COVID-19 has delivered an occasional silver lining in the economic clouds troubling America. The most obvious is to highlight stupid regulations imposed to benefit special interests and their political enablers. Including members of the legal monopoly.
Professional regulation is supposed to protect the public. However, even doctors and lawyers, among many others, have used controls to limit competition for their services. They are even more insistent that other experienced and well-trained professionals — such as nurses and paralegals — be prevented from competing than that the occasional genuine incompetent be ferreted out. Read More
by Peter Hasson and Chris White Department of Justice investigators who are conducting an antitrust probe targeting Google do not appear to be scrutinizing claims that the tech giant manipulates its search function, leaks about the probe and a source familiar with it indicate. Google critics argue that Google… Read More
The attorneys general who are involved in an antitrust investigation targeting Google are weighing whether to press the accelerator on the probe or focus resources on the coronavirus response.
Google is doing everything it can to protect not only its employees, but also Americans, Louisiana Attorney General Jeff Landry told the Daily Caller News Foundation. He is referring to what he said was the company’s work to help the Trump administration on the virus response.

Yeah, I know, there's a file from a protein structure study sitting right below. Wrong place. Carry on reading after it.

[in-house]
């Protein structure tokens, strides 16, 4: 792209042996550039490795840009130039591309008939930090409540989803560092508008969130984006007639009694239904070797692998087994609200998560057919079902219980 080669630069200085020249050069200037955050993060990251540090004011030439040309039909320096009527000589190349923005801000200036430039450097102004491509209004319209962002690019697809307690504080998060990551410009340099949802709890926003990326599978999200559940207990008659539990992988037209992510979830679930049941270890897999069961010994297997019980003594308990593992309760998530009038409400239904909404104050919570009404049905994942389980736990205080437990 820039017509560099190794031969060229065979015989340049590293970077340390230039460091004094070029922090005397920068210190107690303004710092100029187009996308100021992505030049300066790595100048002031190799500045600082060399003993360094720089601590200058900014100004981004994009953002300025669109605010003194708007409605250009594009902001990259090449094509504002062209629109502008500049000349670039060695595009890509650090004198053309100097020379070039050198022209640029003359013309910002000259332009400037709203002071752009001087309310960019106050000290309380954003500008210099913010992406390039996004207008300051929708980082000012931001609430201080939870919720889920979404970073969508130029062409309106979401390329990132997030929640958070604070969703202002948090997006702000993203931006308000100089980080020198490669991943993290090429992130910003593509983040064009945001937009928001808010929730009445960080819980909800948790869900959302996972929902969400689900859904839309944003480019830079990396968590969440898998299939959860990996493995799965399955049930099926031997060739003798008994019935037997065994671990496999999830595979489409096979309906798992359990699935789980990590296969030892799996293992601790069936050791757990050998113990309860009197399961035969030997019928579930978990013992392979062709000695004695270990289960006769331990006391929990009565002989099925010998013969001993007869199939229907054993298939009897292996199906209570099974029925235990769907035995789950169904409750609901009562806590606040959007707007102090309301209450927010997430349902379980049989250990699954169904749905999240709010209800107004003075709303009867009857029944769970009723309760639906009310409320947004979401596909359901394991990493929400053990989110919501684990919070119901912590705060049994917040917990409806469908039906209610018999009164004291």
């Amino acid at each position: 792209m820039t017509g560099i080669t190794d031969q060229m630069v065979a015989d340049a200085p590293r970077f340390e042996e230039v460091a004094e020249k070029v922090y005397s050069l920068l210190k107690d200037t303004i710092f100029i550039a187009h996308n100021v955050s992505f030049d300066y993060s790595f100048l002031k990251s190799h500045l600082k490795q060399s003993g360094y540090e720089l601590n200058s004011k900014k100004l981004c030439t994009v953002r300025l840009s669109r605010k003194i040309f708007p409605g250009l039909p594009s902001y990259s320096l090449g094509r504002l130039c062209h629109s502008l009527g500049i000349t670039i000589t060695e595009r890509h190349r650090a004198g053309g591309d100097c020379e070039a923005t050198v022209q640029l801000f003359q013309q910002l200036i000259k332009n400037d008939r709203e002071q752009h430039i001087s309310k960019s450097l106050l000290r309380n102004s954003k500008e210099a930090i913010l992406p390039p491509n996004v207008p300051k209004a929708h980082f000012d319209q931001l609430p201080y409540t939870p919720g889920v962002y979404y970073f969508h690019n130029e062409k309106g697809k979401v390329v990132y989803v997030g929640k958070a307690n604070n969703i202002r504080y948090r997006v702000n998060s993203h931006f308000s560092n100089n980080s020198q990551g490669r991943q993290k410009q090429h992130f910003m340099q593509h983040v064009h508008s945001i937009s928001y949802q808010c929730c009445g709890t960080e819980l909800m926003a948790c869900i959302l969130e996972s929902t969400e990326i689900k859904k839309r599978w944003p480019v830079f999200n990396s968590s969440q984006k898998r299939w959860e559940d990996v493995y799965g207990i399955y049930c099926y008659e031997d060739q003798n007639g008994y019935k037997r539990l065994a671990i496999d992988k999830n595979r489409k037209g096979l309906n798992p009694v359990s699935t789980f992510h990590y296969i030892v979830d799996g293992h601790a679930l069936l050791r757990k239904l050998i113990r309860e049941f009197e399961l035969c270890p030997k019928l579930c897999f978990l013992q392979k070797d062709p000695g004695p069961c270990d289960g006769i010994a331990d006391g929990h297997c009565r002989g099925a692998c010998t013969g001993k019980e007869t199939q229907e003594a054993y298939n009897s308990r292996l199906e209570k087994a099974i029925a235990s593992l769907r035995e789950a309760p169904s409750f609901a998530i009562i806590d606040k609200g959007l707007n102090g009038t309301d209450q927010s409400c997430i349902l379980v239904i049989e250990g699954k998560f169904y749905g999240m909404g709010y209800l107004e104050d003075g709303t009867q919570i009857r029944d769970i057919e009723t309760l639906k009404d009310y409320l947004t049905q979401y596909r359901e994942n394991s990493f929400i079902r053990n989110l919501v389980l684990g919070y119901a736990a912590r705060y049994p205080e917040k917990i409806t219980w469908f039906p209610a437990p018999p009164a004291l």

Landry is one of the 33 attorneys general who is helping to spearhead the probe. Read More
This writer and others who for decades railed against outsourcing industries to the People’s Republic of China were long dismissed as crackpots and Luddites. Now many of those who were doing the dismissing have been forced to admit the true cost of cheap goods is very high.
The Chinese Communist Party virus has exposed many of our nation’s infirmities.
The most glaring is our dependence on Communist China for medicine, medical equipment, and so many other essential goods. Read More
Dozens of student government executives wrote a letter recently urging the Department of Labor to block a merger between two giants of the textbook industry. In May, McGraw-Hill and Cengage announced they would be pursuing a merger. As two of the five major textbook publishers that currently have 80 percent of the market, this merger would form the second-largest textbook publisher in the US. Read More